Applying Lean to Admissions Applications

The College of Veterinary Medicine at Iowa State University was established in 1879 as the first public veterinary college in the U.S. Each year the school graduates approximately 150 new Doctors of Veterinary Medicine, adding to the over 6400 who have already passed through the institution en route to serving the world.

A cooperative program with the University of Nebraska-Lincoln allows 25 Nebraska students annually to enter a program whereby they attend their first two years of veterinary classes in Lincoln, then transfer to Ames to finish the final two years of their program. The first class under this program began their third year of study at ISU in the fall of 2009.

Each fall, the college receives over 1000 admissions applications for one of the coveted spots in the next incoming class. As part of the agreement with Nebraska, ISU also acts as the final admissions administrator for those pursuing the cooperative program.

Due to external factors, the influx of applications is highly concentrated with roughly 90 percent received within a one-month time frame from mid-October through mid-November. The process is further compounded by the diverse set of information which each perspective student is required to provide (most of which comes from different sources) in order for an informed decision to be made:

  • The standard Veterinary Medical College Application Services (VMCAS) application which member schools require
  • An Iowa State Supplemental Application
  • Transcripts from all post-secondary schools attended
  • Letters of recommendation
  • Graduate Record Examination (GRE) standardized test results

The college takes its responsibility to choose the most deserving students very seriously. College admissions personnel are tasked with the job of collecting all of the pieces of incoming data and organizing them with the appropriate candidate. They are also responsible for manipulating all objective data (e.g., transcripts, GPA, and GRE scores) via an involved algorithm in order for each applicant to be ranked for prioritization of the subsequent steps in the admissions process, which includes a subjective applications analysis and finally in-person interviews.

To say that the task was daunting would be an understatement. For example, when one considers that it is not unusual for a given student to have transcripts from over five previously attended institutions, the complexity becomes clear. As a result, the admissions evaluation period was a time dreaded by admissions personnel and faculty committee members, resulting in long work hours and high stress.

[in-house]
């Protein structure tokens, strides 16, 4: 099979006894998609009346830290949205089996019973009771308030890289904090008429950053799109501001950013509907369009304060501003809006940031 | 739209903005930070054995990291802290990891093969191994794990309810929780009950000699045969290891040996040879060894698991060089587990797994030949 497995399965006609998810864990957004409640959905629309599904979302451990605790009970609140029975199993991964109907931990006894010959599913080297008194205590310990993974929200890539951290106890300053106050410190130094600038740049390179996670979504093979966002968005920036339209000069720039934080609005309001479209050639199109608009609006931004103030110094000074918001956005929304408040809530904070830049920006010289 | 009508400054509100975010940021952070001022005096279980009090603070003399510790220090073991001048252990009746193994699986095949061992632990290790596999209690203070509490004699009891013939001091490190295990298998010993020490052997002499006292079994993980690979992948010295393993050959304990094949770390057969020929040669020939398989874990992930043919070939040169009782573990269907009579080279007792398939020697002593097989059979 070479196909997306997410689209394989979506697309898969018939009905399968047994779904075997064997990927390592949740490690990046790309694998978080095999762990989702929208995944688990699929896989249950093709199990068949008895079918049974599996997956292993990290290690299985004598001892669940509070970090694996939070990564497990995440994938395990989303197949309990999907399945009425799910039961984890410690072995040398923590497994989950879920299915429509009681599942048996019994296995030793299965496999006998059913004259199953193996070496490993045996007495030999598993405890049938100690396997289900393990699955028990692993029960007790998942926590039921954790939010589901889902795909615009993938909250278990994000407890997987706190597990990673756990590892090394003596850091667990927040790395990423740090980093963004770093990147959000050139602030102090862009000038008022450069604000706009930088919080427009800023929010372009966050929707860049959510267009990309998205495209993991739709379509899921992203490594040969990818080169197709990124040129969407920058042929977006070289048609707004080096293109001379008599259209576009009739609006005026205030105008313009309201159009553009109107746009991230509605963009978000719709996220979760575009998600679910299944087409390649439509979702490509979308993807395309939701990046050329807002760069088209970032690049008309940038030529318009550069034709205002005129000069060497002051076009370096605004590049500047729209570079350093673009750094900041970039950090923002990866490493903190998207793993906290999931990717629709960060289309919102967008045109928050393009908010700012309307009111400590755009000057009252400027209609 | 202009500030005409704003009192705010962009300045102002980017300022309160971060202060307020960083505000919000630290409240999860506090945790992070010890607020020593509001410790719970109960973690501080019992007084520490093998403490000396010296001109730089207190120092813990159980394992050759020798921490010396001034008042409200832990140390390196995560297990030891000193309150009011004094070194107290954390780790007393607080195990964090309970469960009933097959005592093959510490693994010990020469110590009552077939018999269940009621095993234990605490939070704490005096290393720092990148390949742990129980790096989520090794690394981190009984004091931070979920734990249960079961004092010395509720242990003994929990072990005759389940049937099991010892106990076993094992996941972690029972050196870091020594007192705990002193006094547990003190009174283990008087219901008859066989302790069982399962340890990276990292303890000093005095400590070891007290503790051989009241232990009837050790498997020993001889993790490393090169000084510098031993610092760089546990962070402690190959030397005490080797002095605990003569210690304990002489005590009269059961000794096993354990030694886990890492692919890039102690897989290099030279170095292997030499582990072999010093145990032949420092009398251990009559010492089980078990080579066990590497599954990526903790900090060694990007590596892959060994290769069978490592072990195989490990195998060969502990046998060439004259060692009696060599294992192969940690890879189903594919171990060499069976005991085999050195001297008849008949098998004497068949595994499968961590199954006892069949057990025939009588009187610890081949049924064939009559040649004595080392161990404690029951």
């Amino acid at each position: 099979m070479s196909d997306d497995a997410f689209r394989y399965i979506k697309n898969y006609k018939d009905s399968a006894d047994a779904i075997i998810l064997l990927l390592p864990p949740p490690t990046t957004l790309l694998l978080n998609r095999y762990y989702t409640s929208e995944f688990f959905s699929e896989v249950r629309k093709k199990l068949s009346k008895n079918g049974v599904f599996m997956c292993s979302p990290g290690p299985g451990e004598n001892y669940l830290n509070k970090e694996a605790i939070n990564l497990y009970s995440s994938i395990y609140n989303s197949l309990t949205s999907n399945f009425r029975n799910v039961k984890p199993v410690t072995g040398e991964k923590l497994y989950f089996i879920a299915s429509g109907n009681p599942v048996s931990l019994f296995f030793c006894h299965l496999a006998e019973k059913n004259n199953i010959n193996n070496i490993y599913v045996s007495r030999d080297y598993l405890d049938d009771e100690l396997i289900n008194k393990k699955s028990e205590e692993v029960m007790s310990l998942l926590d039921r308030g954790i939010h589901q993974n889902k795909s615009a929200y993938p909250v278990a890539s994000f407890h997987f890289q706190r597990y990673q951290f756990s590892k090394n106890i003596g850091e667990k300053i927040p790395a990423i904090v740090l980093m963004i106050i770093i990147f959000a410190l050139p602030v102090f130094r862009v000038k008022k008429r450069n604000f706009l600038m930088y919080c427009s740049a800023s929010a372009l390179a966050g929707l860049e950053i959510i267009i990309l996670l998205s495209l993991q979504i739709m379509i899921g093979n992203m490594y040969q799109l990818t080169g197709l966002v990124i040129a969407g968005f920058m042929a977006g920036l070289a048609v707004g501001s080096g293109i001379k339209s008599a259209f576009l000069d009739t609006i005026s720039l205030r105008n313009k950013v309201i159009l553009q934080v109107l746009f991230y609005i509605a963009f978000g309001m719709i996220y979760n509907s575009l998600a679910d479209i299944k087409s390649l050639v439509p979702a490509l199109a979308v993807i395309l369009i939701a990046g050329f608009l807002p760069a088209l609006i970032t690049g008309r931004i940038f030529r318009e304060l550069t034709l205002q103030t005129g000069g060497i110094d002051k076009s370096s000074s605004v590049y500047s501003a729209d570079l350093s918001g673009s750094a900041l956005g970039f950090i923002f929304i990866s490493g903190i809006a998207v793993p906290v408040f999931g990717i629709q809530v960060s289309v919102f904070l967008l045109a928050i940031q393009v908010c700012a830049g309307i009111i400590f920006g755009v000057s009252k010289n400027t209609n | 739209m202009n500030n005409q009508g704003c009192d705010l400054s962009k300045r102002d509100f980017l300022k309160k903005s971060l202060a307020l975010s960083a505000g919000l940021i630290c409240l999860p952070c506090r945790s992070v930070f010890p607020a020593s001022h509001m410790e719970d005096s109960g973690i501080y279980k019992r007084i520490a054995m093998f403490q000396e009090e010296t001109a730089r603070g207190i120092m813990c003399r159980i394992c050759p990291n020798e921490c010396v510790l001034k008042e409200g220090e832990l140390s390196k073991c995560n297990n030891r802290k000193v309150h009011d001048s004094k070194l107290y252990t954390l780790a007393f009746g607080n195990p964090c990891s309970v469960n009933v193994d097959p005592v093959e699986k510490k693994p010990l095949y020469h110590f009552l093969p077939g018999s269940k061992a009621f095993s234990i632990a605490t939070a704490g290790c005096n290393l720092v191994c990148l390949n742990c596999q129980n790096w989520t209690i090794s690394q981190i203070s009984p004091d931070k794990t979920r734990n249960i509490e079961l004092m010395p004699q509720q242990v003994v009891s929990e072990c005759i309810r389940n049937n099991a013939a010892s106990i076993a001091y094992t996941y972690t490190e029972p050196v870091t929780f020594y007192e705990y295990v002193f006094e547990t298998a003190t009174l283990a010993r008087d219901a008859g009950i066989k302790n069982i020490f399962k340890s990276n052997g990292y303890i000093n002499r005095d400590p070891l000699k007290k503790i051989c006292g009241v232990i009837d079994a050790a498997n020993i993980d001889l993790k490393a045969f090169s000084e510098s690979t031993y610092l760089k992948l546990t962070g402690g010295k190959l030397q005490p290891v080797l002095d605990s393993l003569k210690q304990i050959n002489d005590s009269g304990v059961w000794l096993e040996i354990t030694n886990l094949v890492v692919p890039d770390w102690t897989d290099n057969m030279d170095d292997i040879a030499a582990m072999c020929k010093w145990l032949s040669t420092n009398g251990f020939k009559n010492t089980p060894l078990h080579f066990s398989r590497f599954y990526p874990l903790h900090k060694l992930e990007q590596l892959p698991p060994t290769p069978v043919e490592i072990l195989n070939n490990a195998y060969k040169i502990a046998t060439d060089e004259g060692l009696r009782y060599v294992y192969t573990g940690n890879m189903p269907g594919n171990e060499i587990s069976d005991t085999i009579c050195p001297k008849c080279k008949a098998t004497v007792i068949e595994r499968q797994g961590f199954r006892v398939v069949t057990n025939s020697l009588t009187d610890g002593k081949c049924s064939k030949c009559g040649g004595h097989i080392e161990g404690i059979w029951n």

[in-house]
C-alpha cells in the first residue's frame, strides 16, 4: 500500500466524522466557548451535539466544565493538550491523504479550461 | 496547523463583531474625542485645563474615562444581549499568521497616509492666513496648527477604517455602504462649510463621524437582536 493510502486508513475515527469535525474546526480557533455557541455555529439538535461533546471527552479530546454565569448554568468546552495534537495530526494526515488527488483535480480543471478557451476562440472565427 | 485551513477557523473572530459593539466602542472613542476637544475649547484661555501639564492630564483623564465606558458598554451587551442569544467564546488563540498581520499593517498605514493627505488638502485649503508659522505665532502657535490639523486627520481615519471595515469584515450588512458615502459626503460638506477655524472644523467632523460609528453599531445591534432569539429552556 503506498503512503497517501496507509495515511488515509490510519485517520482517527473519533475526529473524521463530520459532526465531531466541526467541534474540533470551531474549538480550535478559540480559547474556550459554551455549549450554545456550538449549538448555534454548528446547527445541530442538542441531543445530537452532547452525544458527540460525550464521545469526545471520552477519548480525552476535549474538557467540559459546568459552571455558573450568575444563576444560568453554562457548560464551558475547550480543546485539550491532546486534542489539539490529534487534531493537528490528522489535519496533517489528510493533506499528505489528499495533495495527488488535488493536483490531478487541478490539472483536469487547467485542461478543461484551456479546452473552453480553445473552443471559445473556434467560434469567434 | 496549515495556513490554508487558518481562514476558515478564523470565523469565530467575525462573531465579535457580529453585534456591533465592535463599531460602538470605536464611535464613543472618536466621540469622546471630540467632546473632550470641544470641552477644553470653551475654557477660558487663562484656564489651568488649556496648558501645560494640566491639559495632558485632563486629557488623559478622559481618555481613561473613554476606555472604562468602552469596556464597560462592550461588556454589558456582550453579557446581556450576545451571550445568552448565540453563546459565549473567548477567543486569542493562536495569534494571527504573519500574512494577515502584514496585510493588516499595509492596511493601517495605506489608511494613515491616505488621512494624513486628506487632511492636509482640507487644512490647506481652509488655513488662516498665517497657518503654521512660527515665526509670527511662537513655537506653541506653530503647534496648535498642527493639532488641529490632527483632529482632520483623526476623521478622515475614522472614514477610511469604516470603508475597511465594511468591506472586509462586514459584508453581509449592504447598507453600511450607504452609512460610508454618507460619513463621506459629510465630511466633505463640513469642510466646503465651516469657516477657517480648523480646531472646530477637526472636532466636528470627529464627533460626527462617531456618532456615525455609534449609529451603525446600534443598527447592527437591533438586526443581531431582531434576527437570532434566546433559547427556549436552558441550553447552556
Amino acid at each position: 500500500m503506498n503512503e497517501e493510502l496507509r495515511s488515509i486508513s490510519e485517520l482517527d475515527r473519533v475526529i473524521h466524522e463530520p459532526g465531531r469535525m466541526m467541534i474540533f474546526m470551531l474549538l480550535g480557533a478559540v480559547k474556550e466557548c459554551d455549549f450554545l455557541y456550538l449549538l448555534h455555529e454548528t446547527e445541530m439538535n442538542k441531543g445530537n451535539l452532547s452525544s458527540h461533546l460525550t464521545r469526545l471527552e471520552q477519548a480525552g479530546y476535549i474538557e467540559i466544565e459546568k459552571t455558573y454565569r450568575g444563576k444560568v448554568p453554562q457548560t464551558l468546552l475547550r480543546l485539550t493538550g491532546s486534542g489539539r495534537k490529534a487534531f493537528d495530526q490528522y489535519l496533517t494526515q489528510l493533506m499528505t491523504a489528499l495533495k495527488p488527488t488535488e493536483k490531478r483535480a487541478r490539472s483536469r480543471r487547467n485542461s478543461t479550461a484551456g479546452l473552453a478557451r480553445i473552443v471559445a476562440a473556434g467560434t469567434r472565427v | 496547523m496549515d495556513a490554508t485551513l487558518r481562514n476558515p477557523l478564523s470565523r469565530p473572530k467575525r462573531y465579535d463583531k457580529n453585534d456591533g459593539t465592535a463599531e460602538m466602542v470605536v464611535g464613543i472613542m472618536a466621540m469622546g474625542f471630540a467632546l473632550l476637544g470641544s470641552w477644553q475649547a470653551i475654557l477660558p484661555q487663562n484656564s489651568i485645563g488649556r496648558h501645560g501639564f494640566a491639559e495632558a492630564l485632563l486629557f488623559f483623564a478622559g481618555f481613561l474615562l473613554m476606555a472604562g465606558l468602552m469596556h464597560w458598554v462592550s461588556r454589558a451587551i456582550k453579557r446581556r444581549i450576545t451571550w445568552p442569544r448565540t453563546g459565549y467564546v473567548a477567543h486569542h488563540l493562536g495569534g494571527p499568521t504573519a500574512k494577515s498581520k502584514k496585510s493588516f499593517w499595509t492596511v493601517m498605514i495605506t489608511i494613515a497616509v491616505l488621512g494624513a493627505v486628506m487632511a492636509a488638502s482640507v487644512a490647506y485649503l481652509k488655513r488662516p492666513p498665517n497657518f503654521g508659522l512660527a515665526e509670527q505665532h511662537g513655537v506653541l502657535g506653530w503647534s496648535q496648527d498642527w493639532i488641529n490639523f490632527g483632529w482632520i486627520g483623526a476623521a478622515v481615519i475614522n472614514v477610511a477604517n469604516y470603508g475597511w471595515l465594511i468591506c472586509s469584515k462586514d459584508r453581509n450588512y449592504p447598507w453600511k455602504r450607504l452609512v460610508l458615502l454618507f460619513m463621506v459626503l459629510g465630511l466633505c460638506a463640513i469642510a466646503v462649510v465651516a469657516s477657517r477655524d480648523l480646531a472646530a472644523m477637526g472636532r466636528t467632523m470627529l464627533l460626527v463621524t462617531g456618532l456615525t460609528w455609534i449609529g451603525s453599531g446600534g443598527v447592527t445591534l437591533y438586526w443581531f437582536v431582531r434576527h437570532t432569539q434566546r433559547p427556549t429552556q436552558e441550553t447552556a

We tackled this process together in a Business Process Kaizen (BPK) event. A cross-functional team of admissions personnel and faculty created a detailed swim lane map of the current process. Training on waste, especially geared for administrative processes, was conducted and team members were challenged to identify waste within the current process. Finally, the creativity of the group was harvested to develop a superior process. Aspects of the improved process included:

  • Establishing a single web-based database to collect all data. This greatly reduced the number of data translations required and provided continuous real time data access to all users, including applicants.
  • Transferring responsibility for monitoring application completeness from the admissions staff to applicants. This was consistent with the desire to admit responsible students.
  • Developing Standard Work and Gage Repeatability and Reproducibility (GRR) procedures for the academic review process to ensure a consistent review regardless of the reviewer
  • Creating a timeline with clear deadlines for critical activities

In addition, further improvements were identified which could not be implemented in time for the upcoming cycle, but offer promise down the road:

  • Establishing incentives to applicants for early submittals
  • Reducing components included in the admissions data algorithm. Using Six Sigma methods, a statistical analysis investigating the relationships between student success for members of the past five graduating classes with their incoming objective admissions data revealed that the algorithm is more complex than needed

Following up with admissions personnel during this year’s peak period, they report being much more organized and lower stressed, despite the fact that the number of applications is on a record pace. Work continues by college information technology employees to automate various features of the collection database, which will lead to further improvements. In addition, admissions personnel identified and eliminated additional hand-offs which is a key tenant of Lean administrational processes.

The success of this project has prompted the ISU Vet Med College to explore an Extended Engagement relationship with Brimeyer LLC.

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